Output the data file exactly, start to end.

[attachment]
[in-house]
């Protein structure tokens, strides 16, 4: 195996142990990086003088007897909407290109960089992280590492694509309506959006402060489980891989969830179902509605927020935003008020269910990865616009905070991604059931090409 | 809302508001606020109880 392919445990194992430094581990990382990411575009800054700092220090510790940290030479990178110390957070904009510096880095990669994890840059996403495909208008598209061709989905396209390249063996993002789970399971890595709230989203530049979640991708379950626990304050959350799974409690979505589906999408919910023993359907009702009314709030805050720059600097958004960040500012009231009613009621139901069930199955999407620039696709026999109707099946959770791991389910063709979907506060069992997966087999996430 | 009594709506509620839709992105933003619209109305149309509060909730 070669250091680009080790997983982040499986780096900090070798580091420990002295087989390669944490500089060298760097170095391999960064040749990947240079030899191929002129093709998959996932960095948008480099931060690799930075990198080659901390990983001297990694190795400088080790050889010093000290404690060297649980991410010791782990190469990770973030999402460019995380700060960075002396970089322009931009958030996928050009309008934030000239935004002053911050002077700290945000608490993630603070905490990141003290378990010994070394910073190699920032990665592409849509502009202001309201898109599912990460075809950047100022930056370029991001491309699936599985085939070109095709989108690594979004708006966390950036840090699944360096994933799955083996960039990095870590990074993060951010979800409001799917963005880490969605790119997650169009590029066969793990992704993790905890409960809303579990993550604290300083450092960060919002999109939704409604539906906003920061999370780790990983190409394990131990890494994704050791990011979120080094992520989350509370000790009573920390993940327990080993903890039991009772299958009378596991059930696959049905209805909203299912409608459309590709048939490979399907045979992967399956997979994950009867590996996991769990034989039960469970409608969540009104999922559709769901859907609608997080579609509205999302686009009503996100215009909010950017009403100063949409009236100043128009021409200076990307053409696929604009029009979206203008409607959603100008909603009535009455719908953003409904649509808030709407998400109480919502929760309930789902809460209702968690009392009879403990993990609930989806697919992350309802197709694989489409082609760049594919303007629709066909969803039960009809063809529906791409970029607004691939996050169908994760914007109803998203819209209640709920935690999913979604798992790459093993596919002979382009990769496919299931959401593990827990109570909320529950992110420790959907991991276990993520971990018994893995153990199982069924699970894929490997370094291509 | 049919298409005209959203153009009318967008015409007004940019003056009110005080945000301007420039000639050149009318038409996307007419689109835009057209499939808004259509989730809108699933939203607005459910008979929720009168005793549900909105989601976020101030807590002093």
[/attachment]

[in-house]
């Protein structure tokens, strides 16, 4: 195996142990990086003088007897909407290109960089992280590492694509309506959006402060489980891989969830179902509605927020935003008020269910990865616009905070991604059931090409 | 809302508001606020109880 392919445990194992430094581990990382990411575009800054700092220090510790940290030479990178110390957070904009510096880095990669994890840059996403495909208008598209061709989905396209390249063996993002789970399971890595709230989203530049979640991708379950626990304050959350799974409690979505589906999408919910023993359907009702009314709030805050720059600097958004960040500012009231009613009621139901069930199955999407620039696709026999109707099946959770791991389910063709979907506060069992997966087999996430 | 009594709506509620839709992105933003619209109305149309509060909730 070669250091680009080790997983982040499986780096900090070798580091420990002295087989390669944490500089060298760097170095391999960064040749990947240079030899191929002129093709998959996932960095948008480099931060690799930075990198080659901390990983001297990694190795400088080790050889010093000290404690060297649980991410010791782990190469990770973030999402460019995380700060960075002396970089322009931009958030996928050009309008934030000239935004002053911050002077700290945000608490993630603070905490990141003290378990010994070394910073190699920032990665592409849509502009202001309201898109599912990460075809950047100022930056370029991001491309699936599985085939070109095709989108690594979004708006966390950036840090699944360096994933799955083996960039990095870590990074993060951010979800409001799917963005880490969605790119997650169009590029066969793990992704993790905890409960809303579990993550604290300083450092960060919002999109939704409604539906906003920061999370780790990983190409394990131990890494994704050791990011979120080094992520989350509370000790009573920390993940327990080993903890039991009772299958009378596991059930696959049905209805909203299912409608459309590709048939490979399907045979992967399956997979994950009867590996996991769990034989039960469970409608969540009104999922559709769901859907609608997080579609509205999302686009009503996100215009909010950017009403100063949409009236100043128009021409200076990307053409696929604009029009979206203008409607959603100008909603009535009455719908953003409904649509808030709407998400109480919502929760309930789902809460209702968690009392009879403990993990609930989806697919992350309802197709694989489409082609760049594919303007629709066909969803039960009809063809529906791409970029607004691939996050169908994760914007109803998203819209209640709920935690999913979604798992790459093993596919002979382009990769496919299931959401593990827990109570909320529950992110420790959907991991276990993520971990018994893995153990199982069924699970894929490997370094291509 | 049919298409005209959203153009009318967008015409007004940019003056009110005080945000301007420039000639050149009318038409996307007419689109835009057209499939808004259509989730809108699933939203607005459910008979929720009168005793549900909105989601976020101030807590002093």